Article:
You're correct that this UoM is called decimal degrees, and partially correct that the value varies depending where you are on earth.
One degree of latitude is always about the same width. One degree of longitude varies depending on what latitude you're at. The accepted answer to this question explains it well: Calculating longitude length in miles?
Using your test data, this:
> gDistance(sp_poly, sp_pts)
returns the distance from the polygon to the nearest point, but if you add byid=TRUE:
> gDistance(sp_poly, sp_pts, byid=TRUE)
you get a matrix of distances - each row is one of your points. If you have more than one polygon ...
If you raster's projection unit is meter, then the output unit of the proximity raster will be meters if you specify georeferenced units. In case your raster's projection unit is not meter (e.g. is degree because it is on WGS84), you'll want to reproject your raster to another coordinate system (such as UTM, for example).
Here is an example code which subclasses QgsMapToolEmitPoint to create a custom map tool which should do what you want. It also implements the QgsRubberBand class to draw a temporary line on the map canvas to track your start and endpoints. You can paste this script into a new editor in the python console and click 'Run script'. You will see the cursor is ...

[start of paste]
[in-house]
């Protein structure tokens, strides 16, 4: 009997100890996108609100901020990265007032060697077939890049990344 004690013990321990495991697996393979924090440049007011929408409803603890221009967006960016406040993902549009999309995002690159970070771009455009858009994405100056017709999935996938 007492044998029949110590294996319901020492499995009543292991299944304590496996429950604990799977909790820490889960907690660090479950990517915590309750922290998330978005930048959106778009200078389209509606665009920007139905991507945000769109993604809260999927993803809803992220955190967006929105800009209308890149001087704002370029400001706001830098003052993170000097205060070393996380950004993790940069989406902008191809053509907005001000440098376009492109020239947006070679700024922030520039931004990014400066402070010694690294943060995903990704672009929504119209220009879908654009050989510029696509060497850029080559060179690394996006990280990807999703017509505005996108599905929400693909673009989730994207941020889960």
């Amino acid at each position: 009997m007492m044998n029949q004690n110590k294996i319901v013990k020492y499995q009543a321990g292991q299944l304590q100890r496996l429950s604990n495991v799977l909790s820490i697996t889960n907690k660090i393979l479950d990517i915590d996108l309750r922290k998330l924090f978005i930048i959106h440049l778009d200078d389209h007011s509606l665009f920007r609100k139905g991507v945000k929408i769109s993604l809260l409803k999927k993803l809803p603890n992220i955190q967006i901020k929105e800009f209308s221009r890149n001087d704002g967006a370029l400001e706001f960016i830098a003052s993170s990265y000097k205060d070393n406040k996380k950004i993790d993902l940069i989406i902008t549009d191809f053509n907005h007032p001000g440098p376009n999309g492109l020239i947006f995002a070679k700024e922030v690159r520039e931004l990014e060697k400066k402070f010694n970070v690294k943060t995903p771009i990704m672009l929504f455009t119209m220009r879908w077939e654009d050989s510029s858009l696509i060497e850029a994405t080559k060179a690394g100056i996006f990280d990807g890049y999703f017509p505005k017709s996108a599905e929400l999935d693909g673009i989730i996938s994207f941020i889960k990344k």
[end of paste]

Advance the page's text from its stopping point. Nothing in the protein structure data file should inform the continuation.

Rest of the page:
I don't know about the tools you mention but you can try a query like this one :
select id, st_distance(poly.geometry, line.geometry) from poly, line
That should do the job ...
You input the query in QGIS DB Manager :
You choose Database / Database Manager / Database Manager then Virtual Layers / Qgis Layers.
Adapt the query to your ...
Create a scratch layer (line).
Apply a label with this expression:
'dy = ' || to_string( y(start_point( $geometry))-y(end_point( $geometry))) || ' , dx = ' || to_string( x(start_point( $geometry))-x(end_point( $geometry)))
It will look like: dy = -0.7004608294930876 , dx = -0.9370199692780339.
You can change the text as you want, eg if you want it to ...
The distance-distortion in the map projection will be independent of the software (ignoring blunders); it is instead dependent on the projection used, and is also spatially variable.
Ordnance Survey National Grid is a Transverse Mercator projection chosen that the distances on the ground are identical to distances in the grid along two meridians: two lines ...